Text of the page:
Most good players initiate their swing and racquet head speed with a ‘pulling’ motion – not a ‘pushing’ motion. ( I liked your advice on early preparation which addresses the limits of what one’s brain can handle.) Does it mean the legs have no role to play in generating power to the tennis stroke?Wrist power: Is it good or evil to the recreational player?As I pointed out, these shots are hit in the warm up and Roger is really letting go on these forehands. Instead analyse their stroke and emulate only the best elements of their technique and ignore the rest.Can a straight arm work for me consistently? Roger’s hand and wrist is laid back before contact because his body is rotating forwards first to lead the swing and his hand and wrist and relaxed, this laying back action happens naturally. And the wrist feels good, too. The key here is that you learn to watch the whole body and ignore the racquet even when you study Djokovic or someone else who plays with a bent arm.Thanks Tomaz. Like the video suggests, the racket can create illusions and misconceptions around “how” it is being made to move and the shapes it presents to the viewer! You (and Roger!) As a no better than average recreational player I was tempted to use Federer’s pat the dog technique.…Well, I do not have net and volley game. Swing in front of a mirror a lot, see if what you feel is also what really happens. Very interesting and smart tips and new ways to learn tennis.Thanks for your feedback, Marcelo. Make sure to leave a comment below if you enjoyed this slow motion footage!It’s interesting that he seems to rotate his upper body rather than his hips (as Djokavic does).

So Roger’s secret sauce must be the layback of his wrist and forearm rotation (uncoiling action) that allows him to put so much action on ball no?Yes, every good tennis player lets go of his forearm and hand just before accelerating forward in order to create that lag. And I see that he is stroking with his hand out to the side and then releasing the racket.Excellent idea, Robert. All i am trying to do is get the ball over the net as a result my arm hurts after 30 minutes.You may believe that you have to hit the ball hard to make it go towards the other side with some speed but that’s not the case.My theory won’t convince you though, you have to experience it.I suggest you try the “minimum effort” drill I explained in this article:Then you’ll realize that you don’t need to hit the ball that hard to make it fly with some good speed.Great video and great analysis. As you can see It is not a straight contraption…A crane is designed to carry and move heavy objects. Once I started swinging freely (as I learned here), I noticed increased spin on my ball without trying. Tennis Forehand – Next Gen vs Modern vs Classic. This is even more evident in the clips where the racket has been edited out. The expectations are too high. This is even more evident in the clips where the racket has been edited out. No more light rackets for kids.One thing I have felt ‘relearning’ to hit a two handed back handed is I am concentrating too much on hand placement and swing path.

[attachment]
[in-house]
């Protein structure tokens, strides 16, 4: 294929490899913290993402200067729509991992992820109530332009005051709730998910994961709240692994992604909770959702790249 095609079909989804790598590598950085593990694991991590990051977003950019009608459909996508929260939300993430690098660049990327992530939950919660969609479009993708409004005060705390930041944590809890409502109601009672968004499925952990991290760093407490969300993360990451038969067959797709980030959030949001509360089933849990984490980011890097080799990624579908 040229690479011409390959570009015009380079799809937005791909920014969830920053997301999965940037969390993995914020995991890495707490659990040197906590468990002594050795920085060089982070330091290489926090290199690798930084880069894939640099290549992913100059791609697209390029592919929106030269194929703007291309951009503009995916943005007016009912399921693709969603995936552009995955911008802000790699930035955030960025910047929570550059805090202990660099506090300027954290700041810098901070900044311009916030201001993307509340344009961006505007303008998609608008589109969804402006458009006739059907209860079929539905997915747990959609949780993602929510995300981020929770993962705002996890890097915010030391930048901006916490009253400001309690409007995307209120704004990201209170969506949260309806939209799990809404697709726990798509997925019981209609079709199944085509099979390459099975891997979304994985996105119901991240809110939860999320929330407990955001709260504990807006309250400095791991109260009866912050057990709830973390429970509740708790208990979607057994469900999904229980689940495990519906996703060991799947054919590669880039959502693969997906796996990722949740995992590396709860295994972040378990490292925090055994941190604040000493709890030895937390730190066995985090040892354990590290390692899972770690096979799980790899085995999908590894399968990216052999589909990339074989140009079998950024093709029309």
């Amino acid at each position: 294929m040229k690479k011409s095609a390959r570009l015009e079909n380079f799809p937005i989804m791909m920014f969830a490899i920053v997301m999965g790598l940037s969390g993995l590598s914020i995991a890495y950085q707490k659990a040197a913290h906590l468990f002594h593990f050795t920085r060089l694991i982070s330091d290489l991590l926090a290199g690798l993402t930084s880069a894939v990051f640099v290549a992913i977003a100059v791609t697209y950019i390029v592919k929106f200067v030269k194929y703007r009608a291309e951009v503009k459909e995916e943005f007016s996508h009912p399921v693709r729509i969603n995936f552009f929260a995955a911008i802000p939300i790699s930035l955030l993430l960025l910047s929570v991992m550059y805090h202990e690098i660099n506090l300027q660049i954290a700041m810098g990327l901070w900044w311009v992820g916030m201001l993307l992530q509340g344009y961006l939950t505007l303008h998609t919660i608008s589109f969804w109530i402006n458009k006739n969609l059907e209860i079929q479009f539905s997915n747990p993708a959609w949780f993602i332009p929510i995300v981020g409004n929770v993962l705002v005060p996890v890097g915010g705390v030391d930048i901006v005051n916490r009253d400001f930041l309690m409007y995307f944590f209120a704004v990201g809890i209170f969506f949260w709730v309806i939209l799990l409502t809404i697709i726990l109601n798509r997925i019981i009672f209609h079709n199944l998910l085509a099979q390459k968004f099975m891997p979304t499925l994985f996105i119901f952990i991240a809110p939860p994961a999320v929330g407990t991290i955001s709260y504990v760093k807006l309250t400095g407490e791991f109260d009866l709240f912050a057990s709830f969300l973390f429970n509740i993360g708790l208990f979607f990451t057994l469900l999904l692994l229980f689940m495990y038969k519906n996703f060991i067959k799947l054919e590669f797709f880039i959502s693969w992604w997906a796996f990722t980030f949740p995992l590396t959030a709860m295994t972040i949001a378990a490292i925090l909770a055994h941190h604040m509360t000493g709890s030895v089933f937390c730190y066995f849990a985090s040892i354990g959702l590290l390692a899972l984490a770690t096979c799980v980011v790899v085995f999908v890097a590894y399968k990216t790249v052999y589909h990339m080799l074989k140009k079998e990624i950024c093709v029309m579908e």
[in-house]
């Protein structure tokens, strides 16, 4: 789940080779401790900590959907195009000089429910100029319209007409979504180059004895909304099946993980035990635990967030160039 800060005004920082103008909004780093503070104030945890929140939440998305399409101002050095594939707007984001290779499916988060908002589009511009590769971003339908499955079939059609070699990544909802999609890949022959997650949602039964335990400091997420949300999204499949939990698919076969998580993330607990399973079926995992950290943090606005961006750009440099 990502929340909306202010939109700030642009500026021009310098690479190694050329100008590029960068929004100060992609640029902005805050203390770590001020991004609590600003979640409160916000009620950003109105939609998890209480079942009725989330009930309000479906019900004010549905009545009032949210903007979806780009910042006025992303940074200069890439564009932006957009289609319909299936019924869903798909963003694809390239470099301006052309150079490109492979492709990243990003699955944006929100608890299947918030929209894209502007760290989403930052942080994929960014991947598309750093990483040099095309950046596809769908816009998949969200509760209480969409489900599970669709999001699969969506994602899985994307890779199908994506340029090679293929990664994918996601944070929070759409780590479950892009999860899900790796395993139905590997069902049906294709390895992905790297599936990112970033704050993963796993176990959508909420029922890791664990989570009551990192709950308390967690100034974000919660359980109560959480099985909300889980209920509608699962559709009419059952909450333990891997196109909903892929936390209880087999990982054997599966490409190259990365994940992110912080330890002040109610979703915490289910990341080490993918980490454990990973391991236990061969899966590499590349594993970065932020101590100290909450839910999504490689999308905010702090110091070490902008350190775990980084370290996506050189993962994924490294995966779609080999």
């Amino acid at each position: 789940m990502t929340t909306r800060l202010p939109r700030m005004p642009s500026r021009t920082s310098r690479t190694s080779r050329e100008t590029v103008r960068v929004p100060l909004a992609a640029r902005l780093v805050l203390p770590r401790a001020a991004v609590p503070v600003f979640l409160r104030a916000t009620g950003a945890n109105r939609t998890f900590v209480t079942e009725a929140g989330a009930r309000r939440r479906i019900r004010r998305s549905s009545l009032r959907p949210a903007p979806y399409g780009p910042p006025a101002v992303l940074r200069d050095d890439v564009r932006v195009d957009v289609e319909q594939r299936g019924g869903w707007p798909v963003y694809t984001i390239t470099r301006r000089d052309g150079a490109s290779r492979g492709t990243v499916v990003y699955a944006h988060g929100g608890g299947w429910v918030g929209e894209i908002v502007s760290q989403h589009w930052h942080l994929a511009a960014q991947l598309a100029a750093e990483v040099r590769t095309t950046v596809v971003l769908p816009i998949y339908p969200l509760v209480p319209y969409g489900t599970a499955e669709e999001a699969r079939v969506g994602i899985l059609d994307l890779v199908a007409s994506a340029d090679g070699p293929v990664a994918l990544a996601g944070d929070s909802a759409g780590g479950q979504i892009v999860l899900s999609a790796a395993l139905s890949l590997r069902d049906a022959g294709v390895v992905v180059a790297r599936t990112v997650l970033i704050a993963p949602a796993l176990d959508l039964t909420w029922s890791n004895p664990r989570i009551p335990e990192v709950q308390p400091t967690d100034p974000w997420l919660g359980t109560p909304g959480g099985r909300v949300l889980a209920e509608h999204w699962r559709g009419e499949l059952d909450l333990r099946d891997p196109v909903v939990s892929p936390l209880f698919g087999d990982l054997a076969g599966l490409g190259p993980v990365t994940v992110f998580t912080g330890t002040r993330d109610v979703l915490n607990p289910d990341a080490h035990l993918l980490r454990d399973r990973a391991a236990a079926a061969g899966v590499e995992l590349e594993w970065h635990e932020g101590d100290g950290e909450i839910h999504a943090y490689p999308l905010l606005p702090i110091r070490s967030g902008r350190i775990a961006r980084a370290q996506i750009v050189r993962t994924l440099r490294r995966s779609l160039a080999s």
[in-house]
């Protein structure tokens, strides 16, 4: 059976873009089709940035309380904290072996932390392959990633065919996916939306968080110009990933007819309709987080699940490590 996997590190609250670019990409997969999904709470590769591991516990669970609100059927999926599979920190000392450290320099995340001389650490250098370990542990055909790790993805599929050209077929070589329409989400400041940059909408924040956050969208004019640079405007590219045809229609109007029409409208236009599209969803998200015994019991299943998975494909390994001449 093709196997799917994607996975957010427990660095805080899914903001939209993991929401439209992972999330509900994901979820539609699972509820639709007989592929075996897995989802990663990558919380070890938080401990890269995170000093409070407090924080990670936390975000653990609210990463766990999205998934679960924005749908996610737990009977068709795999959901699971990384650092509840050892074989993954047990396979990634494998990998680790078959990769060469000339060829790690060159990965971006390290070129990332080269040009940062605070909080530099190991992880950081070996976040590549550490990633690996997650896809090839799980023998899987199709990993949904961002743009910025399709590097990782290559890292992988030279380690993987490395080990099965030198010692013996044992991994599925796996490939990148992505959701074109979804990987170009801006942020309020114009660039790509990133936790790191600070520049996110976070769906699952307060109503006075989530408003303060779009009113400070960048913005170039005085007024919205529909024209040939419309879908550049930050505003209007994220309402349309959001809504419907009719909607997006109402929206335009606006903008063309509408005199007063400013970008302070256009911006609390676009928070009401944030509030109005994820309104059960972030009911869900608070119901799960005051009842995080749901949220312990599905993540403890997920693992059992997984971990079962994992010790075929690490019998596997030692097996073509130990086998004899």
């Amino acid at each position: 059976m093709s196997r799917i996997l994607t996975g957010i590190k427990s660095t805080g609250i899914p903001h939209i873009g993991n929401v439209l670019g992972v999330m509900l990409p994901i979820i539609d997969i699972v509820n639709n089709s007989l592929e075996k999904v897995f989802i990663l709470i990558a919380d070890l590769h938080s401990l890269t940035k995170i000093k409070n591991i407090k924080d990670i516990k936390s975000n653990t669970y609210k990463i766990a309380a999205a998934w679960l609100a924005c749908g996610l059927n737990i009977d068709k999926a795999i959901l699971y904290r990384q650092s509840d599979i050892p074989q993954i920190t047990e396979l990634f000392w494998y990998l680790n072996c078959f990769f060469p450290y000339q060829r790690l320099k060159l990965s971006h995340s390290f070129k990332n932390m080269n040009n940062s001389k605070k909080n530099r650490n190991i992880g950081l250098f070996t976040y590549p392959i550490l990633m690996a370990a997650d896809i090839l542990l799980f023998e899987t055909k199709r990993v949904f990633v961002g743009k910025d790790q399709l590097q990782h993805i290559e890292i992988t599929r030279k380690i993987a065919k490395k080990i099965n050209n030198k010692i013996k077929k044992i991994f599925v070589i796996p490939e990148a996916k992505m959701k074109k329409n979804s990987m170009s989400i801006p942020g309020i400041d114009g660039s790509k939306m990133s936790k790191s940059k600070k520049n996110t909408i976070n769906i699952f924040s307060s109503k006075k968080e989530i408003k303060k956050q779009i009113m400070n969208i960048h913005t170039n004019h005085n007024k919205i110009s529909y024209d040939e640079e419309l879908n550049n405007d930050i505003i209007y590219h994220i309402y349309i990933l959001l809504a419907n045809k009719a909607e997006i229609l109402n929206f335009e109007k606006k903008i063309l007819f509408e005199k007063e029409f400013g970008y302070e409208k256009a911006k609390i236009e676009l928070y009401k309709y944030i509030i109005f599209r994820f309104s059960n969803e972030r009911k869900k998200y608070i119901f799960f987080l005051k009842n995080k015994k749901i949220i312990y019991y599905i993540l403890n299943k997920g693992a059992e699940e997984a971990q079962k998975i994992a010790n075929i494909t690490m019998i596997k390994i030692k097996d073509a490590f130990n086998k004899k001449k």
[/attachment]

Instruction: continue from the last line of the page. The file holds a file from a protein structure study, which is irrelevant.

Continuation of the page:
Yes, simplicity is genius as one of my good friends likes to say. Hope I get can my hands on some more pro footage from someone so we can have more fun with tennis illusions…Pretty cool, but you need to be viewing from above and looking down to see the important hidden key to the modern Fh.I can do that in practice …but in game its are much harder and feels so unnatural..could you provide some insight ?When you want to do achieve something with your stroke and “hurt” your opponent or not miss or hit a winner, you are in the outcome mode and that causes anxiousness and therefore the head goes away from the ball to see what is going to happen.Watching the ball and not going away from it too early requires high mental discipline and letting go of the outcome.It’s simply doing the stroke at that moment. In any event, you are right – in re-reading your initial response to Poida – I see now that I did misinterpret your thoughts on the subject and – as your thoughtful response to my post makes clear – you and I seem to be in agreement that – ideally – we should all be gripping and swinging loosely. I bought a tennis program from you 10 years ago and it has been amazing watching you ‘grow’ as a teacher. Federer himself, readily admits he has a tendency to go for a safer shot than Djokovic’s meaning more topspin which is more likely to clear the net yet land inside the court. Keep an independent mindset…Tomaz – thx for taking the time for a detailed response – I did not intend to offend. We can add some extra slapping / turning or whatever is needed when we feel the pull happening.But ideally what I would suggest if you can play fairly well is have NO CONSCIOUS thought about the wrist and simply focus on the ball flight.Make the ball go faster or lower or deeper and try and do that with less effort than you did so far.That is how you will develop advanced technique best.Yes, less effort is probably what I need to work on.I think you can use your wrist, but the wrist action should never faster than the pulling action.Tomaz – very creative and visual – would like to see this on the volley – seems there are many ways to handle that shot and this would add to the dialogue – best JimPS – thoroughly enjoyed your visit to NorCal and to the NorCal USPTA conferenceThanks, Jim! Hopefully that’s helpful!I agree, seeing the full court is definitely helpful, go check out the Nadal video that I’ve already posted here on Essential Tennis, it’s exactly what you’re talking about. It takes just a split second to hit it, complete your stroke and then you can look up and see what’s happening.Great insight..and I couldn’t help but notice the difference between the 2 as there is a “dip” factor in the racquet swing and the hand swing…I think this moment where it(the racquet) dips is the precise time you open your chest up to play the shot..I could be wrong but its just what im thinking! Take a look at the video […]